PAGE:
Now, however, it’s taking those capabilities not just one but two stages further by providing a set of tools for creating web interface dashboards aimed at the plant operations level and subsequently migrating those components to Microsoft Office SharePoint Server to enable corporate users to have real-time access to production level information. Add to that the capability, for example, to incorporate GeoSCADA data, thereby enabling the user simultaneously to monitor and compare the performance of multiple, geographically distributed assets, and its clear that Iconics sees itself pioneering the transfer of new technologies from corporate IT to the manufacturing arena and thereby straddling the interface between them.

Nowhere is that better illustrated than in the latest version of the flagship Genesis SCADA/HMI product. While Iconics is quick to reassure existing users that support for and development of Genesis32 will continue in parallel, it’s clear that it believes that the future of real-time production level applications lies in the 64-bit world and, hence, with such capabilities as Genesis64’s stunning 3-D graphics.

Why would you want 3-D graphics? Cast your mind back 25 years to the first PC-based SCADA packages and their impact on the HMIs of that era, and then ask yourself whether today’s generation of young engineers, weaned on interactive games and 3-D CAD, will regard such capabilities as luxuries or essential.

Back to the boxes

“Independent” industrial automation software vendors believe they can already detect signs that their rivals among the hardware vendors are reacting to the economic downturn in an entirely predictable manner, deemphasizing software and concentrating on “selling the boxes.” That, Iconics would argue, creates a huge opportunity to press home technological advantage. As one attendee at last month’s seminar series commented, “There shouldn’t really be room for Iconics in this marketplace. The fact that they have made room is reason enough for them to be taken seriously.”

Recent comments on the suitability of Windows CE as a platform for SCADA) prompted this response from Copa-Data vice president of Global Sales Alexander Punzenberger:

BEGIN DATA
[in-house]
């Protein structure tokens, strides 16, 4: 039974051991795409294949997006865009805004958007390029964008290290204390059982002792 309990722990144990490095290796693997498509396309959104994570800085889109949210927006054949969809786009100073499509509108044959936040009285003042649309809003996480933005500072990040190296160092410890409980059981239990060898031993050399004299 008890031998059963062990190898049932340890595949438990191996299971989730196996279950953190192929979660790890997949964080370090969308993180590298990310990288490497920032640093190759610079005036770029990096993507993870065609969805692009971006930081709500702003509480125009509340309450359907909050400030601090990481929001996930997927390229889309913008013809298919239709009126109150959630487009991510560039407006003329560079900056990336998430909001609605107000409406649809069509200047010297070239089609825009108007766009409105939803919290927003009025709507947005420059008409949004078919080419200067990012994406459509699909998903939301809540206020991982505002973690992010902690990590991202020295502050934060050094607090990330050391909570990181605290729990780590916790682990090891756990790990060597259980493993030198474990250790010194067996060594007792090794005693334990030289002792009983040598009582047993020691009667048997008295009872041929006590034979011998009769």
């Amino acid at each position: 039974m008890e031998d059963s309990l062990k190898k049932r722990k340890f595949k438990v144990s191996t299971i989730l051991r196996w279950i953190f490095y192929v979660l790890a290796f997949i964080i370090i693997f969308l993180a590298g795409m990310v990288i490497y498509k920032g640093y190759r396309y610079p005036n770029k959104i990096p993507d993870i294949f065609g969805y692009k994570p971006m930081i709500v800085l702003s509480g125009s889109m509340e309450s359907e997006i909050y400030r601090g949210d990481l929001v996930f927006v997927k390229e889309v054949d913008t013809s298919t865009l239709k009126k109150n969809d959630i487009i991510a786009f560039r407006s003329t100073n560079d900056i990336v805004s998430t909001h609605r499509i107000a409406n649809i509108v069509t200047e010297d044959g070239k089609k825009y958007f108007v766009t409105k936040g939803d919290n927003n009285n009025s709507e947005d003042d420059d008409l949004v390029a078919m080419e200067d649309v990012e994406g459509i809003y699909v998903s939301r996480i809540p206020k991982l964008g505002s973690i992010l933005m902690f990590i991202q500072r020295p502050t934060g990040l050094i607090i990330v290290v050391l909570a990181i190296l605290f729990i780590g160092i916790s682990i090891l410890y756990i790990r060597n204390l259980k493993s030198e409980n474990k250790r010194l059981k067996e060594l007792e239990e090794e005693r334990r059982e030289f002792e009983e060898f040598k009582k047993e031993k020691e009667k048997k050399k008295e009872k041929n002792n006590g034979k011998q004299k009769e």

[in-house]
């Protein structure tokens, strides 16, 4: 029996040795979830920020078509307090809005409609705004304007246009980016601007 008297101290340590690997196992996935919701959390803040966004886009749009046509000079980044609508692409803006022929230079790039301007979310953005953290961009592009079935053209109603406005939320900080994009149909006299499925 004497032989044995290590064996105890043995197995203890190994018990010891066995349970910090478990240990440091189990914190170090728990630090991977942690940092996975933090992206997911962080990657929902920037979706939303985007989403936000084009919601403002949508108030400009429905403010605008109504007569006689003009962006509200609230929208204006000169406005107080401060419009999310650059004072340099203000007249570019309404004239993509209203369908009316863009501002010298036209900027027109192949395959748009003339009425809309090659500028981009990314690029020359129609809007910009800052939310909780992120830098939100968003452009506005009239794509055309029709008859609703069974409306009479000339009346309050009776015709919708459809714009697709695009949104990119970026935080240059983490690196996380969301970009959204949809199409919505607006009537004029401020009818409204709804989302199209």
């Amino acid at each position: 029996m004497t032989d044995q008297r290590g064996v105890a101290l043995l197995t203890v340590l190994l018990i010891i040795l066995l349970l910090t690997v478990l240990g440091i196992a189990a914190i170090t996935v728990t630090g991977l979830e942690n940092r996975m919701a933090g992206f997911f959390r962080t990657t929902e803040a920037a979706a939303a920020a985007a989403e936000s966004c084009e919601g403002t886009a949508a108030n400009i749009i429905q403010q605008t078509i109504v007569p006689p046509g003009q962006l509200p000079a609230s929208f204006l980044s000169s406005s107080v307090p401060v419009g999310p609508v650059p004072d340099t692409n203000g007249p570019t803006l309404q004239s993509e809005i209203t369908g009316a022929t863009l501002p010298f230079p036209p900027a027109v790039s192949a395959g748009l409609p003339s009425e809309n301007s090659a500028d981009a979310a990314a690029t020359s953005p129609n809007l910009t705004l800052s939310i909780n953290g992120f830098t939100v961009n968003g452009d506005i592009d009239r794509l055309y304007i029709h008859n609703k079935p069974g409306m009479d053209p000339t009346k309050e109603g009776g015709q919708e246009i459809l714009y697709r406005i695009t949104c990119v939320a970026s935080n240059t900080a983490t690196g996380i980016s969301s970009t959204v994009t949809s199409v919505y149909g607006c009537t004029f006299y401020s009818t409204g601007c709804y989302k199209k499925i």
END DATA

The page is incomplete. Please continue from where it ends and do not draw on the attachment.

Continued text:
In our experience the Windows CE platform can do much more than many people think. Originally its potential was limited, in part due to the available hardware. In 1998, we imported the first CE devices to Europe from the U.S. and ported our zenon software to the new platform. The performance was a long way short of that of current devices, but even then these graphical HMIs provided a real alternative to text-based operator terminals. Moreover, having no rotating storage media made them perfect for vibrating or explosion-proof environments, providing true industrial computing.

Windows CE also offered a cost-effective alternative for building decentralized systems without a central computer and with applications running on several devices, sharing their performance as in a cluster. Our experience has shown that CE can efficiently control even very large systems, with customers reporting systems with more than a million physical data points. A major advantage over thin client or terminal client solutions is that not even a network failure renders operation impossible.

Our 10 years experience of Windows CE suggests that a productive CE solution should meet the following minimum requirements:

Everything from the equipment picture to alarm management, from OEE analysis to maintenance management, from single workstation to control system should be handled with the same tool on both PC and CE platforms. This improves the overview in the engineer’s toolbox, facilitates engineering, lowers training costs and protects investment.

The system should be hardware-independent so that best-of-breed solutions and the best available hardware can be used without any problems arising. Even if hardware components have to be changed, legacy applications will then continue to work on the new hardware.

The solution should be resolution-independent, a seemingly small detail but one with enormous consequences. Resolution independence means that the user can choose any display size so that it makes no difference whether the project is running on a small CE display, a wide screen monitor or a multi monitor system.

Connections to other machines and software, be it to different PLCs or to SAP, should be made directly, without the need for third-party software, thereby saving time and reducing the potential for error.

Windows CE 6.0 does provide the opportunity to create cost-effective SCADA solutions. However, simply porting projects to CE is not enough. Maximum convenience and a continuous implementation are essential.